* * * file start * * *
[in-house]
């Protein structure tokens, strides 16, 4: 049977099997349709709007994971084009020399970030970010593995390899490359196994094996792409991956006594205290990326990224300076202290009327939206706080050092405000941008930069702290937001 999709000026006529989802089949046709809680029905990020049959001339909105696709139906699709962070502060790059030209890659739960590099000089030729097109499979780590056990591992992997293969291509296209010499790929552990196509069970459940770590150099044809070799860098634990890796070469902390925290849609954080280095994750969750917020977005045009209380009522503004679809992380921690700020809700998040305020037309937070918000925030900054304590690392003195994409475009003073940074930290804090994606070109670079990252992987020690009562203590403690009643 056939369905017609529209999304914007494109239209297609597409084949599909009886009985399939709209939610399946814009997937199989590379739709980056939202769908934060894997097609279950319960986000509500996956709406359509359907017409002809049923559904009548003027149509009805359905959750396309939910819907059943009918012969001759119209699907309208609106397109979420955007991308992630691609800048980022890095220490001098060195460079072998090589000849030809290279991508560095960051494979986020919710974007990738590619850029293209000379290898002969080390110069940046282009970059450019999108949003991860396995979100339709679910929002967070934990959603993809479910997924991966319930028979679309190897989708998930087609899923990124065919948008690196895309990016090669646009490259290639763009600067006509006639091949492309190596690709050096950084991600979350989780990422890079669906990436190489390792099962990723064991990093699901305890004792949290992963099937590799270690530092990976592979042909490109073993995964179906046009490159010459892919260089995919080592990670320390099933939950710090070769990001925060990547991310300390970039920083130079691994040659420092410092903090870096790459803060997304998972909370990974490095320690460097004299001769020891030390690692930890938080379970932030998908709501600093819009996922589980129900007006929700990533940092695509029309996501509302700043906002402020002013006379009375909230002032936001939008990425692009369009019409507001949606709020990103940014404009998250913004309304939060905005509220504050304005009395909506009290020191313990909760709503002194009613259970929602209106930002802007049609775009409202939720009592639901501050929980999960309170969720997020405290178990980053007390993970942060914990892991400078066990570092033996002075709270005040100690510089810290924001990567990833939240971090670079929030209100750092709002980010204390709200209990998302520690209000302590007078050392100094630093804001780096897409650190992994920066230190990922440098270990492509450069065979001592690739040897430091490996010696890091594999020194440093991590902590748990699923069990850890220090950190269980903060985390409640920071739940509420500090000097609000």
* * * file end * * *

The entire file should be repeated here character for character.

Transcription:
[in-house]
């Protein structure tokens, strides 16, 4: 049977099997349709709007994971084009020399970030970010593995390899490359196994094996792409991956006594205290990326990224300076202290009327939206706080050092405000941008930069702290937001 999709000026006529989802089949046709809680029905990020049959001339909105696709139906699709962070502060790059030209890659739960590099000089030729097109499979780590056990591992992997293969291509296209010499790929552990196509069970459940770590150099044809070799860098634990890796070469902390925290849609954080280095994750969750917020977005045009209380009522503004679809992380921690700020809700998040305020037309937070918000925030900054304590690392003195994409475009003073940074930290804090994606070109670079990252992987020690009562203590403690009643 056939369905017609529209999304914007494109239209297609597409084949599909009886009985399939709209939610399946814009997937199989590379739709980056939202769908934060894997097609279950319960986000509500996956709406359509359907017409002809049923559904009548003027149509009805359905959750396309939910819907059943009918012969001759119209699907309208609106397109979420955007991308992630691609800048980022890095220490001098060195460079072998090589000849030809290279991508560095960051494979986020919710974007990738590619850029293209000379290898002969080390110069940046282009970059450019999108949003991860396995979100339709679910929002967070934990959603993809479910997924991966319930028979679309190897989708998930087609899923990124065919948008690196895309990016090669646009490259290639763009600067006509006639091949492309190596690709050096950084991600979350989780990422890079669906990436190489390792099962990723064991990093699901305890004792949290992963099937590799270690530092990976592979042909490109073993995964179906046009490159010459892919260089995919080592990670320390099933939950710090070769990001925060990547991310300390970039920083130079691994040659420092410092903090870096790459803060997304998972909370990974490095320690460097004299001769020891030390690692930890938080379970932030998908709501600093819009996922589980129900007006929700990533940092695509029309996501509302700043906002402020002013006379009375909230002032936001939008990425692009369009019409507001949606709020990103940014404009998250913004309304939060905005509220504050304005009395909506009290020191313990909760709503002194009613259970929602209106930002802007049609775009409202939720009592639901501050929980999960309170969720997020405290178990980053007390993970942060914990892991400078066990570092033996002075709270005040100690510089810290924001990567990833939240971090670079929030209100750092709002980010204390709200209990998302520690209000302590007078050392100094630093804001780096897409650190992994920066230190990922440098270990492509450069065979001592690739040897430091490996010696890091594999020194440093991590902590748990699923069990850890220090950190269980903060985390409640920071739940509420500090000097609000």